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Mapping of compositional properties of coal using isometric log-ratio transformation and sequential Gaussian simulation – A comparative study for spatial ultimate analyses data
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Mapping of compositional properties of coal using isometric log-ratio transformation and sequential Gaussian simulation – A comparative study for spatial ultimate analyses data
Details:
  • Pubmed ID:
    29290643
  • Pubmed Central ID:
    PMC5743214
  • Description:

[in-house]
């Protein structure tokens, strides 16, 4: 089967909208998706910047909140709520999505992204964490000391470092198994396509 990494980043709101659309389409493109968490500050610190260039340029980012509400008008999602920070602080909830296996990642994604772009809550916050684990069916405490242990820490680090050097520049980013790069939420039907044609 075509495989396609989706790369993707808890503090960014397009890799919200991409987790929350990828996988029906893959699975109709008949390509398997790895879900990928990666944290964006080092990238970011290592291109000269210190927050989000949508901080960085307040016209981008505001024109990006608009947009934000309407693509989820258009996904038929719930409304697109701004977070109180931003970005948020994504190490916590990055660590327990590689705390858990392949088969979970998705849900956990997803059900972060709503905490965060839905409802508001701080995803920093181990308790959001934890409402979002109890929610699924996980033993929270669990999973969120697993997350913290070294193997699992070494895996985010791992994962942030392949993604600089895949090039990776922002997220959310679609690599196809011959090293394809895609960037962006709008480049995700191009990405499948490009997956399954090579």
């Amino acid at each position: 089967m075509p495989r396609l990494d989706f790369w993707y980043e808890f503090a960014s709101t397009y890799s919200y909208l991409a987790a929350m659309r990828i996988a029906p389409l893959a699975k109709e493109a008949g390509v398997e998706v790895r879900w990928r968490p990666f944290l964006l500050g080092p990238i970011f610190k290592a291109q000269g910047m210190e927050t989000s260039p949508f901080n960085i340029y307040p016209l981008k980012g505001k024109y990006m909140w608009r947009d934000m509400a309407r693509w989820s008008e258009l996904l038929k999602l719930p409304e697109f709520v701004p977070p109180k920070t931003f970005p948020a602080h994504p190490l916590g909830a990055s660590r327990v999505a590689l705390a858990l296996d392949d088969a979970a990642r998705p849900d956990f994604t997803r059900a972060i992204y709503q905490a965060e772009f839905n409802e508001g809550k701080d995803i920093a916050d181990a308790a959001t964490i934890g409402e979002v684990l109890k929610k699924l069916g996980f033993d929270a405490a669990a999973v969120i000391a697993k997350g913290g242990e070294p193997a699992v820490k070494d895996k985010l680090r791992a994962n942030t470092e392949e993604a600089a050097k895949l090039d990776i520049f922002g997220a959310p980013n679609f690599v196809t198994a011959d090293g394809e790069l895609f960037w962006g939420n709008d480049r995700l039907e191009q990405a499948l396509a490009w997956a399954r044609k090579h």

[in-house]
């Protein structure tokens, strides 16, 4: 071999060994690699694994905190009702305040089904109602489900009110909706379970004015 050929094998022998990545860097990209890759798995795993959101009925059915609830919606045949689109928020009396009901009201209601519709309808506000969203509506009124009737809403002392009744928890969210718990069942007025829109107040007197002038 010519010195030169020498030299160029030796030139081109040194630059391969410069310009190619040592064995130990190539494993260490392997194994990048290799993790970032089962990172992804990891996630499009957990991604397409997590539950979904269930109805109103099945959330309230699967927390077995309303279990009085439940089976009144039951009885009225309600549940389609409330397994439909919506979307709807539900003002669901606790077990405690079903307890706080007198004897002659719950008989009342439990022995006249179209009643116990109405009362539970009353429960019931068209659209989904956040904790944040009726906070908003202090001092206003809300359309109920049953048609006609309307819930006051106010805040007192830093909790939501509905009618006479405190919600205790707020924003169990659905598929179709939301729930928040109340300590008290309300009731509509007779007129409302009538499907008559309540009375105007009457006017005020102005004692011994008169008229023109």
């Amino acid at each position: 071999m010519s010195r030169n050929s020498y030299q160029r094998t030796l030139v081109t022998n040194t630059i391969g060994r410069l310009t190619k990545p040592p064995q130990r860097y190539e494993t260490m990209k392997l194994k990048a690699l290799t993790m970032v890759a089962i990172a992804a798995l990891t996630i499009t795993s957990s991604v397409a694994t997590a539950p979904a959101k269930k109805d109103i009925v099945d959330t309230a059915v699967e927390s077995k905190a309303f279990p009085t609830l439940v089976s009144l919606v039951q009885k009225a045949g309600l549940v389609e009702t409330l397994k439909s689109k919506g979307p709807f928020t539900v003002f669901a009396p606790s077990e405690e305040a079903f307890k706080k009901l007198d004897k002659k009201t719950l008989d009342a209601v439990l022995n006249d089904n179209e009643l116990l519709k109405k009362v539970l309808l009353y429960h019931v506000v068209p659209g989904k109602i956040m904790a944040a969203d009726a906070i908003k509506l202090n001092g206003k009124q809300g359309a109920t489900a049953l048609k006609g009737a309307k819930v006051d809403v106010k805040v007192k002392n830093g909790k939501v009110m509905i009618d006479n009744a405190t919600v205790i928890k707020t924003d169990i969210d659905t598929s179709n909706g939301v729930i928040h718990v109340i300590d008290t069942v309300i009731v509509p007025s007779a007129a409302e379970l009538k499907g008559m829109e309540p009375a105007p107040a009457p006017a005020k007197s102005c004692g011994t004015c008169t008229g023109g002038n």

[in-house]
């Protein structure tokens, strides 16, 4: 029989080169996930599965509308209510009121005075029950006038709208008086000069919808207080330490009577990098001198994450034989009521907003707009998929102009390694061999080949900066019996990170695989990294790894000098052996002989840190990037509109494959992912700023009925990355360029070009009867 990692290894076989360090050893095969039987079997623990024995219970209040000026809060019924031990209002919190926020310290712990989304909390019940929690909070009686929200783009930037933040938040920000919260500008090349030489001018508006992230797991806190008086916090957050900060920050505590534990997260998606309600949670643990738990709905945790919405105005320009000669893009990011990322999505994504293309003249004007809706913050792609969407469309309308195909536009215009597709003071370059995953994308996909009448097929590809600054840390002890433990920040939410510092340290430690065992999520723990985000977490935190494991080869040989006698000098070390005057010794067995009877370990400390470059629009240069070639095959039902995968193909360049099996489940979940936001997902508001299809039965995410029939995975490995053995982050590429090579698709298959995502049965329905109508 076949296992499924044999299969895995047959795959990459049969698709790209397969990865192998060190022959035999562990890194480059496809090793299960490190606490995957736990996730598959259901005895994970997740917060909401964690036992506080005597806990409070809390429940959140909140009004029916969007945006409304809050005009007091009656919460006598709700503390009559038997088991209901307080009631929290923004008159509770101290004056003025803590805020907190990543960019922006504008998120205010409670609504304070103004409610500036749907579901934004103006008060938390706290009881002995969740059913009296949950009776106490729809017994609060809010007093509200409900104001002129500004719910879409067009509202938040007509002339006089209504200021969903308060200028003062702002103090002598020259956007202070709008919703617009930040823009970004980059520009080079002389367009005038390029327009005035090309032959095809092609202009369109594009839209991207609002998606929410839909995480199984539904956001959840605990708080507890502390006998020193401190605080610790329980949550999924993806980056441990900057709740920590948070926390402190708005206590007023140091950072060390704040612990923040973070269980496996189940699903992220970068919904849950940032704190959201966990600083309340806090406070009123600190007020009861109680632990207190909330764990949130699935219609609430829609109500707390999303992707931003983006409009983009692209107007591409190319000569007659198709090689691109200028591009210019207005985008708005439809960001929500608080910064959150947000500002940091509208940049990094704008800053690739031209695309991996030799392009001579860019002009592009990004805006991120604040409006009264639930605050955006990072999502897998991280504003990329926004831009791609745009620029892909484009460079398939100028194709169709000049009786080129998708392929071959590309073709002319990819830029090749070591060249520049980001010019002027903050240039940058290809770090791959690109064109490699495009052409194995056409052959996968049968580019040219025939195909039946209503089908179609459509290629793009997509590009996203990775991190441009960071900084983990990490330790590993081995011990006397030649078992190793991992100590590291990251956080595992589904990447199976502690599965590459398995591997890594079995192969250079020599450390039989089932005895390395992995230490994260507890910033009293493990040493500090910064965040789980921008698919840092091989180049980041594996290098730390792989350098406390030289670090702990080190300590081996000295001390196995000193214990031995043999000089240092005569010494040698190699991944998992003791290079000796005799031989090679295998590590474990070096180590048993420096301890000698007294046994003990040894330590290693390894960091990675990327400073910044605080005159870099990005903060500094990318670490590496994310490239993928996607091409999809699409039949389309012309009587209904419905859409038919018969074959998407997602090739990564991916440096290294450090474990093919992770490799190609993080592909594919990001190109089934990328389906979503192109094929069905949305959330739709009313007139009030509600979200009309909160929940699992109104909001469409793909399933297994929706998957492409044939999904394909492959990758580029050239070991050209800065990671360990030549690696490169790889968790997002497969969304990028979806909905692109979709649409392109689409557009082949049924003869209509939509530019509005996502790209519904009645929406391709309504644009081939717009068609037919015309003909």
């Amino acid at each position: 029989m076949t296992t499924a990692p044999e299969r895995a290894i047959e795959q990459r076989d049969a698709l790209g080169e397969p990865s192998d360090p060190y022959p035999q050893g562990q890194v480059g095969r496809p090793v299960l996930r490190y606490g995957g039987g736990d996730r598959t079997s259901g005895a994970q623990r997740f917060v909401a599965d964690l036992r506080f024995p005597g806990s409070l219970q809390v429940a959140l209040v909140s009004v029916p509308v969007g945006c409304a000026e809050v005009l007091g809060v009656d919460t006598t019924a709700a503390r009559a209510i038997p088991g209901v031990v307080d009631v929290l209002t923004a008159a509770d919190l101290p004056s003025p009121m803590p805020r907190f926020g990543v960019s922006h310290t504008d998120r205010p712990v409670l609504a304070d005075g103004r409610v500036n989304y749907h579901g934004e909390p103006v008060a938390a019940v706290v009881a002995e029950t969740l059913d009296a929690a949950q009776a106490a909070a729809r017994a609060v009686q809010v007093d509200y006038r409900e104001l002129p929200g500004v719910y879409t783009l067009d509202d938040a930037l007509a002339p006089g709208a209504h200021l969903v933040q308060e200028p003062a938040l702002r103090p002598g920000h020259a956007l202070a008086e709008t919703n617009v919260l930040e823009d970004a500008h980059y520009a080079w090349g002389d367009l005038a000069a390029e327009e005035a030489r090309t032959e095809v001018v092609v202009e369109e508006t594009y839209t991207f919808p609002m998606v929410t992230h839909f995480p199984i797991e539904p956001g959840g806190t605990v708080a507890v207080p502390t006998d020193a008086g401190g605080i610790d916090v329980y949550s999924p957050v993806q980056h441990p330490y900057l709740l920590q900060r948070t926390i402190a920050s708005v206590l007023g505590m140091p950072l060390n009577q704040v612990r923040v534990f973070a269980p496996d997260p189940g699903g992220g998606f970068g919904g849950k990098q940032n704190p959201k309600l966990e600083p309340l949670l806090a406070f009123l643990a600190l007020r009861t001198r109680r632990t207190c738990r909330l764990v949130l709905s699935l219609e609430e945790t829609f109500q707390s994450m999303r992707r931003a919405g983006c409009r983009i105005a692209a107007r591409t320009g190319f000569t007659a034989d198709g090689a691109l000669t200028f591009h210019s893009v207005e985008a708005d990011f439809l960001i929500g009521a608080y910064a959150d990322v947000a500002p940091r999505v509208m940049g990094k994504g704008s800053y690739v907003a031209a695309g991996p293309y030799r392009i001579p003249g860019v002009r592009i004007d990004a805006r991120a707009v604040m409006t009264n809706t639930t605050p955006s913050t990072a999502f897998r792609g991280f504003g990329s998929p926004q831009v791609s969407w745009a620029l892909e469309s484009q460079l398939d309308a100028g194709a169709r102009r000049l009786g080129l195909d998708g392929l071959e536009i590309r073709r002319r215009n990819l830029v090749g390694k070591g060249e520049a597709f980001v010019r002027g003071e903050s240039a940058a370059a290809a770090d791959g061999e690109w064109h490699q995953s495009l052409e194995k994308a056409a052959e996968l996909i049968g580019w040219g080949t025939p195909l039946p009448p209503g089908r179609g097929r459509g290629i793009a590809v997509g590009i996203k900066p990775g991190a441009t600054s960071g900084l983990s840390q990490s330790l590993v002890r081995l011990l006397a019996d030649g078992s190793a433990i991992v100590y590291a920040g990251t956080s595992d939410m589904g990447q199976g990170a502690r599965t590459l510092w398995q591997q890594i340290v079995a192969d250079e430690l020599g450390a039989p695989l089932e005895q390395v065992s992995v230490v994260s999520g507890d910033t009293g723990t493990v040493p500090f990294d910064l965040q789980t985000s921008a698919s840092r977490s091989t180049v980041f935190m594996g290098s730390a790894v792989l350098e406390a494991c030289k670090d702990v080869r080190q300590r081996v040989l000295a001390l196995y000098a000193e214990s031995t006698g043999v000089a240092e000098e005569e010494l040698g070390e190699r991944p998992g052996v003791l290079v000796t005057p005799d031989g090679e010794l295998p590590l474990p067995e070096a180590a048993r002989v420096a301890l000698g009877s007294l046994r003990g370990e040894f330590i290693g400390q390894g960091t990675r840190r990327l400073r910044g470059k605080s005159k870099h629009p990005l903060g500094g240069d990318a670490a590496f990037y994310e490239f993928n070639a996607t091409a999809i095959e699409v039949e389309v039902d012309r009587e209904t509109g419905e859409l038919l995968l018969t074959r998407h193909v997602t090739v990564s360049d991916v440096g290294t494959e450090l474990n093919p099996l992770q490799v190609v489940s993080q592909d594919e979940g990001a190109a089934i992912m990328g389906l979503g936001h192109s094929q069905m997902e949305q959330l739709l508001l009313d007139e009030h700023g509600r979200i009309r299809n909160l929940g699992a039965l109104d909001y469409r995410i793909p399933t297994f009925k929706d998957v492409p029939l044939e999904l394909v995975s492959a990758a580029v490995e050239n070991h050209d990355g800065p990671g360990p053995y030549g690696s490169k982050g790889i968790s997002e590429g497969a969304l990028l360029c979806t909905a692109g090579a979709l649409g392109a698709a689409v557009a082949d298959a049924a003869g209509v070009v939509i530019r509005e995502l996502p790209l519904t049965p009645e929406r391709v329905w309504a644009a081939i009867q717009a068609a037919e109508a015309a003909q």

Chemical properties of coal largely determine coal handling, processing, beneficiation methods, and design of coal-fired power plants. Furthermore, these properties impact coal strength, coal blending during mining, as well as coal's gas content, which is important for mining safety. In order for these processes and quantitative predictions to be successful, safer, and economically feasible, it is important to determine and map chemical properties of coals accurately in order to infer these properties prior to mining. Ultimate analysis quantifies principal chemical elements in coal. These elements are C, H, N, S, O, and, depending on the basis, ash, and/or moisture. The basis for the data is determined by the condition of the sample at the time of analysis, with an "as-received" basis being the closest to sampling conditions and thus to the in-situ conditions of the coal. The parts determined or calculated as the result of ultimate analyses are compositions, reported in weight percent, and pose the challenges of statistical analyses of compositional data. The treatment of parts using proper compositional methods may be even more important in mapping them, as most mapping methods carry uncertainty due to partial sampling as well. In this work, we map the ultimate analyses parts of the Springfield coal from an Indiana section of the Illinois basin, USA, using sequential Gaussian simulation of isometric log-ratio transformed compositions. We compare the results with those of direct simulations of compositional parts. We also compare the implications of these approaches in calculating other properties using correlations to identify the differences and consequences. Although the study here is for coal, the methods described in the paper are applicable to any situation involving compositional data and its mapping.

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